Don't ask them what they want at first, ask them what problems they have to solve. That should get everything started. Functionality conversations come next. Just dig deep and try to find out how they feel about the issues.
posted by Pants! at 7:02 AM on January 13, 2012


Helping the client define his audience will be huge. Many people, even folks with existing websites, don't think about what their site is for. What are they trying to achieve with the site? Just to get their phone number and location out there? Change people's minds about an issue? Are they selling stuff? Who are they trying to reach? What image are they trying to convey? I recently helped my wife design her site, and these were bit things that she, an internet-savvy, deep-thinking, empathetic person, had never really thought about.

What are they trying to do with the site?
posted by MrMoonPie at 7:04 AM on January 13, 2012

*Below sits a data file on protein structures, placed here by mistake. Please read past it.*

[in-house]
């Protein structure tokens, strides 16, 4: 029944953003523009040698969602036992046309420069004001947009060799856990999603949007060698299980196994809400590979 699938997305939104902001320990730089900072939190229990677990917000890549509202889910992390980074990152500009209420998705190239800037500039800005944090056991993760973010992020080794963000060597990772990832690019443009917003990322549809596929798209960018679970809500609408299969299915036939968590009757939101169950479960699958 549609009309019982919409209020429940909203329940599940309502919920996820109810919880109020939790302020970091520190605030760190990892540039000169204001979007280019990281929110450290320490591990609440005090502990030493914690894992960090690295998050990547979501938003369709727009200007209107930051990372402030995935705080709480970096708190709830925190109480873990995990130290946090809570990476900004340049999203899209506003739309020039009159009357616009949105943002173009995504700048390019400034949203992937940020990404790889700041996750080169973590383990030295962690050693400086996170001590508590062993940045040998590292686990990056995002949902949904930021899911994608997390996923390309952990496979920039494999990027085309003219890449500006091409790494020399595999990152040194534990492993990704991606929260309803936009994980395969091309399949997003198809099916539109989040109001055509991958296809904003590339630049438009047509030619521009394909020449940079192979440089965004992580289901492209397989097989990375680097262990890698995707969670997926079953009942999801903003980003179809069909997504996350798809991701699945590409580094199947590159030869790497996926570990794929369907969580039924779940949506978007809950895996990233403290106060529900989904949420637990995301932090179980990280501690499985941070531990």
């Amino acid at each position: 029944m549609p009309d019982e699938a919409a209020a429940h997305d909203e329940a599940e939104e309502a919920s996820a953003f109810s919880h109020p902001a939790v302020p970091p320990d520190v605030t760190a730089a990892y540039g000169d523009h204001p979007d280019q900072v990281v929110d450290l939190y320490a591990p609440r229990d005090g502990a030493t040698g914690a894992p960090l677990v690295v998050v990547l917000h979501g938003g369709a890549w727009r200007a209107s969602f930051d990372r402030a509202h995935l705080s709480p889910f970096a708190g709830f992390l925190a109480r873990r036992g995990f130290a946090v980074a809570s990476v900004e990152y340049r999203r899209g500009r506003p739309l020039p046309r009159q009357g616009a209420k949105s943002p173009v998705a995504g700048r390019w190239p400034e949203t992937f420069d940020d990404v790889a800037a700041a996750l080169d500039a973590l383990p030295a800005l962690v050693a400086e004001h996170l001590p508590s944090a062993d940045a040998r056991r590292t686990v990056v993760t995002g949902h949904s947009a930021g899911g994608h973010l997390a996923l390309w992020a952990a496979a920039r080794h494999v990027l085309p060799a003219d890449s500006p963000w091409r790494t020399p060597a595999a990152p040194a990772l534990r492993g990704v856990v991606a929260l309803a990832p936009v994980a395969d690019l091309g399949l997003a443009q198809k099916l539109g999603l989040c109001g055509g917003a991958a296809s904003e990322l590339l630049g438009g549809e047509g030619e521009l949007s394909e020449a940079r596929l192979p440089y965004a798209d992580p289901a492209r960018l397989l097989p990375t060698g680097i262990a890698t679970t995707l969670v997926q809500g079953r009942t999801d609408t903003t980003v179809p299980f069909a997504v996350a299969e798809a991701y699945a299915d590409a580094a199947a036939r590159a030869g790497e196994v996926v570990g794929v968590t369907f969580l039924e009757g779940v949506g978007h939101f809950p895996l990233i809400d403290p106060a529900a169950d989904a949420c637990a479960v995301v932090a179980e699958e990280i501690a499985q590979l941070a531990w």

I think the important thing right off the bat is to listen. Too many times I've seen companies try to sell their services and fit the customer's needs around their capabilities. So get really high level with them: What do they like about their website? What do they not like? Is the redesign part of a rebranding? What are they trying to accomplish as a company?

I'd also look for hints that there may be more than just a redesign. How is their information architecture? Are they looking to add new content, new sections of the website? Any new applications or interactive features? Focus on their business goals, but you'll hear buzzwords like "new product offerings" and "more user-friendly" that signal additional work such as usability testing and app dev.